37,000 American soldiers died during the Korean War. It's a sacrifice being honored with a donation to the National Infantry Museum.
A dynamite blast marked the early beginnings of the new National Infantry Museum. Now, more than six months later, the site has been transformed.
"Something that we didn't anticipate when we started this project is the impact that the U.S. has had throughout the world," said Major General Jerry White, chairman of the National Infantry Foundation.
Impact that became obvious with a half a million dollar gift from the Korean government.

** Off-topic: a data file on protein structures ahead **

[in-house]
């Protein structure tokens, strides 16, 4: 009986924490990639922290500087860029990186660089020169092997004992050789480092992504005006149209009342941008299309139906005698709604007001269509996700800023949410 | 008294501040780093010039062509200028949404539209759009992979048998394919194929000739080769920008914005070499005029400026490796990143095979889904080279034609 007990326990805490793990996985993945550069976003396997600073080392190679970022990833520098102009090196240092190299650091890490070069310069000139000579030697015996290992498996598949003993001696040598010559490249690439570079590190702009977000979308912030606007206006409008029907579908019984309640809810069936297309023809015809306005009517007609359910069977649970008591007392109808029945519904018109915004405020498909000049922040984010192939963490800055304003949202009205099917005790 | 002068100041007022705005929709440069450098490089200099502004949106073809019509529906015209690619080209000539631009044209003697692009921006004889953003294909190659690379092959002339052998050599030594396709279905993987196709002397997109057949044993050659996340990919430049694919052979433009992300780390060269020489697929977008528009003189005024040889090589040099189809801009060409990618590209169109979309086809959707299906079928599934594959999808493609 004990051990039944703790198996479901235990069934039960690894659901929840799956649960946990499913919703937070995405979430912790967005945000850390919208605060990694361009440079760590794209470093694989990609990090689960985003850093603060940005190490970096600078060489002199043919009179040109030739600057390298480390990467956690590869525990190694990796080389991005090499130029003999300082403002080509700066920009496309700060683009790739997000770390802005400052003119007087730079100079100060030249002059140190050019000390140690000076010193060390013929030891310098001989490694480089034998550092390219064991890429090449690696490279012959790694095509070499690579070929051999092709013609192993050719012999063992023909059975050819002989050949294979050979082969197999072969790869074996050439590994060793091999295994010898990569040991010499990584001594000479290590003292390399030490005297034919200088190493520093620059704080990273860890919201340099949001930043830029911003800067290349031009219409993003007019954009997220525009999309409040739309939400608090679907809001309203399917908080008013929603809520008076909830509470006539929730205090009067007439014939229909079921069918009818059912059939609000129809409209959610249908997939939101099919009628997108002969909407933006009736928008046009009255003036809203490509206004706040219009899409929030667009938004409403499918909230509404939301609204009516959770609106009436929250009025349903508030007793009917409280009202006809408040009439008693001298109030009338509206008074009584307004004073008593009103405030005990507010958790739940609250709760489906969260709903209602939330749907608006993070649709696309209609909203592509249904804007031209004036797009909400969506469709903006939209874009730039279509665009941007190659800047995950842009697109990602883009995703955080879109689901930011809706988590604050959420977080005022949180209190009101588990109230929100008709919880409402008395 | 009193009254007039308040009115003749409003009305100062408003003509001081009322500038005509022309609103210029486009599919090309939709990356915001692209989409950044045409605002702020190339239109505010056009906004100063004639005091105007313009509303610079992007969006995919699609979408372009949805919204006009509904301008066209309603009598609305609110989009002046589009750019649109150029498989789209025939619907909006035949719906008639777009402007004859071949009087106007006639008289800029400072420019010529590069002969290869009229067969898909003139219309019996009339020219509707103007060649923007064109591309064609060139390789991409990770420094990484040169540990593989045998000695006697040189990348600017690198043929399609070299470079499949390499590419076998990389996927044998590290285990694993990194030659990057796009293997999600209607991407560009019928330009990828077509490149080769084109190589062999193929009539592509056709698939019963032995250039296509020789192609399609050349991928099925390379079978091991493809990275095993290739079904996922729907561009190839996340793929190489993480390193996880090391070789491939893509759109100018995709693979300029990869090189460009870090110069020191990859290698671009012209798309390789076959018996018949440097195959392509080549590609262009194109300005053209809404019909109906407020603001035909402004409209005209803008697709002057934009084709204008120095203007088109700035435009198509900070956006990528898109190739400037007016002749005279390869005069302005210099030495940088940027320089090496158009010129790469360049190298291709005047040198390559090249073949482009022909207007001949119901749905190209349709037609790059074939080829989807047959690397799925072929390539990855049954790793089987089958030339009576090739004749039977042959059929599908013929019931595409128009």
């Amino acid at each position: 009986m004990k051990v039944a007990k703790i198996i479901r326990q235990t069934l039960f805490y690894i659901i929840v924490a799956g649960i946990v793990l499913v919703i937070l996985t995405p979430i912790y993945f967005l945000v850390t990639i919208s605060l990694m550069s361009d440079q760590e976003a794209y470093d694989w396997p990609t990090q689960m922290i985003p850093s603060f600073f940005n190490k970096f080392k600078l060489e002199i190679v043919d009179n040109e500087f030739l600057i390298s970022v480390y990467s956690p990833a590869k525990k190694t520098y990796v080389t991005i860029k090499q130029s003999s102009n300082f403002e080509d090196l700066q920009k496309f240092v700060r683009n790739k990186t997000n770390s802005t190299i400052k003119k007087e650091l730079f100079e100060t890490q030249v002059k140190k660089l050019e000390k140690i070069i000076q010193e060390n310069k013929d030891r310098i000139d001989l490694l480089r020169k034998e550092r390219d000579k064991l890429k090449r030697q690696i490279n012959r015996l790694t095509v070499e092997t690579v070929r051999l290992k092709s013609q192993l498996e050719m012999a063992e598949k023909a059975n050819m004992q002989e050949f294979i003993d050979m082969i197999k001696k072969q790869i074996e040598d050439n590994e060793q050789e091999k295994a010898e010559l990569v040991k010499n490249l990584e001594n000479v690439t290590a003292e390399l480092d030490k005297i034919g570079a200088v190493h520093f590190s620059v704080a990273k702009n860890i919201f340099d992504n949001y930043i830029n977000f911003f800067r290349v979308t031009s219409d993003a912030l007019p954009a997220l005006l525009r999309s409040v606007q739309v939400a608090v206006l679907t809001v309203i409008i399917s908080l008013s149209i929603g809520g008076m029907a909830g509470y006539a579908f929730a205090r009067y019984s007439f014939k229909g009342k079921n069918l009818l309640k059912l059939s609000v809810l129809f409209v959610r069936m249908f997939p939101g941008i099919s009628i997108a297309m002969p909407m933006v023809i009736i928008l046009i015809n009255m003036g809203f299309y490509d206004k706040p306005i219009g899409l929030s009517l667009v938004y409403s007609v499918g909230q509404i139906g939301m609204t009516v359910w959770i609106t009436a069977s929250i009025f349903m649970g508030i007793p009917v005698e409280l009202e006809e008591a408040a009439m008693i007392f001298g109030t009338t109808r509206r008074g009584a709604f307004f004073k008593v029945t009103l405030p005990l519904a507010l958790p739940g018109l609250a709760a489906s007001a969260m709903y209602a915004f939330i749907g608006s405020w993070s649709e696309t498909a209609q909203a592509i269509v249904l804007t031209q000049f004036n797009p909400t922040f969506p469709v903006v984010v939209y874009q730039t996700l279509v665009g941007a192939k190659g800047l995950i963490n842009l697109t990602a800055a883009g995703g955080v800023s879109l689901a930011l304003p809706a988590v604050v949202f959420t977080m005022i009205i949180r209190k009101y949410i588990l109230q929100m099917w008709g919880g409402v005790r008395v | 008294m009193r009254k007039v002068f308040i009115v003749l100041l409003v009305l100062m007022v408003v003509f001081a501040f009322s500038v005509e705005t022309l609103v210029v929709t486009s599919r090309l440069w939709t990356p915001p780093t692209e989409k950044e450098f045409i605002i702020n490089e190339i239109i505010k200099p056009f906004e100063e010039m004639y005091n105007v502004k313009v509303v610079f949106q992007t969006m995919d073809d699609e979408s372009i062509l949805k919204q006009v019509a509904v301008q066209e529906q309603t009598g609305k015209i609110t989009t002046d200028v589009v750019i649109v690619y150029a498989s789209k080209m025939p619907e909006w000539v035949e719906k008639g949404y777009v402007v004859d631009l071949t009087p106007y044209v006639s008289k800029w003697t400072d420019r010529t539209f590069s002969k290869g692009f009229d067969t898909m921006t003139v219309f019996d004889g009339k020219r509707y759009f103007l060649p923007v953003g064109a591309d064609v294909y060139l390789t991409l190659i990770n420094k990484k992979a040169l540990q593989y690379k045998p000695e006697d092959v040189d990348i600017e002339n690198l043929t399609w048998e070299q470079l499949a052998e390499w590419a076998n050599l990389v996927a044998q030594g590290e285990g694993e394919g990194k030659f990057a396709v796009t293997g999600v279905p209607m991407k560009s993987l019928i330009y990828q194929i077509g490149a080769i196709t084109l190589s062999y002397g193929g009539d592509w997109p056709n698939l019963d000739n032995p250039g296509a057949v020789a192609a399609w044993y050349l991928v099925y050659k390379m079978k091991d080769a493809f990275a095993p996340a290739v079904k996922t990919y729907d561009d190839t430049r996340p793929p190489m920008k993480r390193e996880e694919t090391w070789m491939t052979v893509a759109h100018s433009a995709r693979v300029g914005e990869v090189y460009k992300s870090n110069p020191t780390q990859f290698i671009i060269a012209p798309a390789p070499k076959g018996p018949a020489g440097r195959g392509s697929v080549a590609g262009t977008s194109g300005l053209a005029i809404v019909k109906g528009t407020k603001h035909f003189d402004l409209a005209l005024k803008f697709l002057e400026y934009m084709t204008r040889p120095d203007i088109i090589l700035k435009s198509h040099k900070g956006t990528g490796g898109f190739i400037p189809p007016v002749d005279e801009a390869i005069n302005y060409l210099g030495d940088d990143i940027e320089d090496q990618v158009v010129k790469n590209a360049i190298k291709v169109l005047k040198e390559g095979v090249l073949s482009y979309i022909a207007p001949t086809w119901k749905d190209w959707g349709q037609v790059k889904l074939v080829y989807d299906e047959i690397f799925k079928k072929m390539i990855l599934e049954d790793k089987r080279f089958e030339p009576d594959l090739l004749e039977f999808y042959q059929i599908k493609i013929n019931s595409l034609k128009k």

"The U.S. was the first country who came to the rescue of South Korea, and we never forget the sacrifice the U.S. has made for us," said Kwang Jae-Lee, the Korean Consul General for the southeast United States.
Taking in what will soon be a museum, restaurant, and IMAX theater, the Korean delegation sees history---two sets of soldiers, from two different parts of the world, fighting side-by-side.
"Half a million dollars, it's just a modest and symbolic for us," said Jae-Lee "But I hope that we'll do much more for any kind of project, so we can teach our history for the generations to come."
With several months left until that history will come to life, Korea might not be the last country to pledge financial support.
"We fought a war not too long ago in the early nineties, and at that time, we liberated another country," said White.